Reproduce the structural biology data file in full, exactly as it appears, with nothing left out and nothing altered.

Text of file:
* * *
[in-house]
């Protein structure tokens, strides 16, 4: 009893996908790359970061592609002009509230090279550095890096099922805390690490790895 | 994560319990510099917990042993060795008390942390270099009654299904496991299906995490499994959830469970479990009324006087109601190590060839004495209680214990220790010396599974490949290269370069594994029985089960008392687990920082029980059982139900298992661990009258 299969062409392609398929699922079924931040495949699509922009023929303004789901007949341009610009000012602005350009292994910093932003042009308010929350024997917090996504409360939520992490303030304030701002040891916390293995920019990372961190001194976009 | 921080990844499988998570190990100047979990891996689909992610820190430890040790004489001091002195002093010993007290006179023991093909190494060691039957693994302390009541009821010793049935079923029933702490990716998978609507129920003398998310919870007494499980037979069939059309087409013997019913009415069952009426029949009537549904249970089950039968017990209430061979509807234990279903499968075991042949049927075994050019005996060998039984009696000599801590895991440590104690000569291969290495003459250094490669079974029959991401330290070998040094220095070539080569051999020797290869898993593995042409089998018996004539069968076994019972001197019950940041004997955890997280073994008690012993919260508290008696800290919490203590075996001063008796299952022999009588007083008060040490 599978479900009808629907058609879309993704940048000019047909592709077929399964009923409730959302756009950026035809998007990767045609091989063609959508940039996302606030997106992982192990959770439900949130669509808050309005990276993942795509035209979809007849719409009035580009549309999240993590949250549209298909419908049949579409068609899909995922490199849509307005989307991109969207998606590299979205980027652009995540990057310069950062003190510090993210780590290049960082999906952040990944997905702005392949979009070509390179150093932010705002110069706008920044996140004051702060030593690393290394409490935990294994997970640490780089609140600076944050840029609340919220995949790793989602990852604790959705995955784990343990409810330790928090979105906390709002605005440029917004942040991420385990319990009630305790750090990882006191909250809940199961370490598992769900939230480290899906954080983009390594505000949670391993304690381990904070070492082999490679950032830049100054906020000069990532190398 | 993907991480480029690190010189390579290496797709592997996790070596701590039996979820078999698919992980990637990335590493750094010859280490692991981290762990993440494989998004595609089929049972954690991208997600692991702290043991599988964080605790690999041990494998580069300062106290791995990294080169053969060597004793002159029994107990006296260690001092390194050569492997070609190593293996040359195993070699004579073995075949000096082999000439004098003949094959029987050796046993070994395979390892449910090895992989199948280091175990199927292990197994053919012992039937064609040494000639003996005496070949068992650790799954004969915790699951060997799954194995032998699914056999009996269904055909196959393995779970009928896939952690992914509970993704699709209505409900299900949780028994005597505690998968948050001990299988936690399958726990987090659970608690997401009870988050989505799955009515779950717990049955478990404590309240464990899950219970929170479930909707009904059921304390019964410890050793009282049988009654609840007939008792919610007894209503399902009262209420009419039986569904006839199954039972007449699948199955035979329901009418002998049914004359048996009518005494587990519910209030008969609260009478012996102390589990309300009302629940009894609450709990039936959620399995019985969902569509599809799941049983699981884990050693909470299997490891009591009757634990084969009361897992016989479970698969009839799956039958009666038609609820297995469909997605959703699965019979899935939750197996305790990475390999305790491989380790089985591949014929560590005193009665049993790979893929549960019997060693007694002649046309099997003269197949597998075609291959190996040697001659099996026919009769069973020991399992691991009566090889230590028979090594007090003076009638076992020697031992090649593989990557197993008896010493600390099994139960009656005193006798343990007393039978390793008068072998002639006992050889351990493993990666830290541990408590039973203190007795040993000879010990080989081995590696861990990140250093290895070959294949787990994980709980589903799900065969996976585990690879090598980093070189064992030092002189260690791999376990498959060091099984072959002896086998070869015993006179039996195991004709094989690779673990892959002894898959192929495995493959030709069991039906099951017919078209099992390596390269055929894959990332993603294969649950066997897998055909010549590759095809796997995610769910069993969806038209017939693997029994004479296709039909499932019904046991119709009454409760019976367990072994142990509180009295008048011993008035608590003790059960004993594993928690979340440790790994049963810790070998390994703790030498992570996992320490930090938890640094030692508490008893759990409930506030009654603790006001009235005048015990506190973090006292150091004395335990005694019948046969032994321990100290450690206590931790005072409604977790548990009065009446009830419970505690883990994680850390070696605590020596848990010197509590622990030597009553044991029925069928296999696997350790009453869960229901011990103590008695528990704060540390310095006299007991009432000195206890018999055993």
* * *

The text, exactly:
[in-house]
């Protein structure tokens, strides 16, 4: 009893996908790359970061592609002009509230090279550095890096099922805390690490790895 | 994560319990510099917990042993060795008390942390270099009654299904496991299906995490499994959830469970479990009324006087109601190590060839004495209680214990220790010396599974490949290269370069594994029985089960008392687990920082029980059982139900298992661990009258 299969062409392609398929699922079924931040495949699509922009023929303004789901007949341009610009000012602005350009292994910093932003042009308010929350024997917090996504409360939520992490303030304030701002040891916390293995920019990372961190001194976009 | 921080990844499988998570190990100047979990891996689909992610820190430890040790004489001091002195002093010993007290006179023991093909190494060691039957693994302390009541009821010793049935079923029933702490990716998978609507129920003398998310919870007494499980037979069939059309087409013997019913009415069952009426029949009537549904249970089950039968017990209430061979509807234990279903499968075991042949049927075994050019005996060998039984009696000599801590895991440590104690000569291969290495003459250094490669079974029959991401330290070998040094220095070539080569051999020797290869898993593995042409089998018996004539069968076994019972001197019950940041004997955890997280073994008690012993919260508290008696800290919490203590075996001063008796299952022999009588007083008060040490 599978479900009808629907058609879309993704940048000019047909592709077929399964009923409730959302756009950026035809998007990767045609091989063609959508940039996302606030997106992982192990959770439900949130669509808050309005990276993942795509035209979809007849719409009035580009549309999240993590949250549209298909419908049949579409068609899909995922490199849509307005989307991109969207998606590299979205980027652009995540990057310069950062003190510090993210780590290049960082999906952040990944997905702005392949979009070509390179150093932010705002110069706008920044996140004051702060030593690393290394409490935990294994997970640490780089609140600076944050840029609340919220995949790793989602990852604790959705995955784990343990409810330790928090979105906390709002605005440029917004942040991420385990319990009630305790750090990882006191909250809940199961370490598992769900939230480290899906954080983009390594505000949670391993304690381990904070070492082999490679950032830049100054906020000069990532190398 | 993907991480480029690190010189390579290496797709592997996790070596701590039996979820078999698919992980990637990335590493750094010859280490692991981290762990993440494989998004595609089929049972954690991208997600692991702290043991599988964080605790690999041990494998580069300062106290791995990294080169053969060597004793002159029994107990006296260690001092390194050569492997070609190593293996040359195993070699004579073995075949000096082999000439004098003949094959029987050796046993070994395979390892449910090895992989199948280091175990199927292990197994053919012992039937064609040494000639003996005496070949068992650790799954004969915790699951060997799954194995032998699914056999009996269904055909196959393995779970009928896939952690992914509970993704699709209505409900299900949780028994005597505690998968948050001990299988936690399958726990987090659970608690997401009870988050989505799955009515779950717990049955478990404590309240464990899950219970929170479930909707009904059921304390019964410890050793009282049988009654609840007939008792919610007894209503399902009262209420009419039986569904006839199954039972007449699948199955035979329901009418002998049914004359048996009518005494587990519910209030008969609260009478012996102390589990309300009302629940009894609450709990039936959620399995019985969902569509599809799941049983699981884990050693909470299997490891009591009757634990084969009361897992016989479970698969009839799956039958009666038609609820297995469909997605959703699965019979899935939750197996305790990475390999305790491989380790089985591949014929560590005193009665049993790979893929549960019997060693007694002649046309099997003269197949597998075609291959190996040697001659099996026919009769069973020991399992691991009566090889230590028979090594007090003076009638076992020697031992090649593989990557197993008896010493600390099994139960009656005193006798343990007393039978390793008068072998002639006992050889351990493993990666830290541990408590039973203190007795040993000879010990080989081995590696861990990140250093290895070959294949787990994980709980589903799900065969996976585990690879090598980093070189064992030092002189260690791999376990498959060091099984072959002896086998070869015993006179039996195991004709094989690779673990892959002894898959192929495995493959030709069991039906099951017919078209099992390596390269055929894959990332993603294969649950066997897998055909010549590759095809796997995610769910069993969806038209017939693997029994004479296709039909499932019904046991119709009454409760019976367990072994142990509180009295008048011993008035608590003790059960004993594993928690979340440790790994049963810790070998390994703790030498992570996992320490930090938890640094030692508490008893759990409930506030009654603790006001009235005048015990506190973090006292150091004395335990005694019948046969032994321990100290450690206590931790005072409604977790548990009065009446009830419970505690883990994680850390070696605590020596848990010197509590622990030597009553044991029925069928296999696997350790009453869960229901011990103590008695528990704060540390310095006299007991009432000195206890018999055993």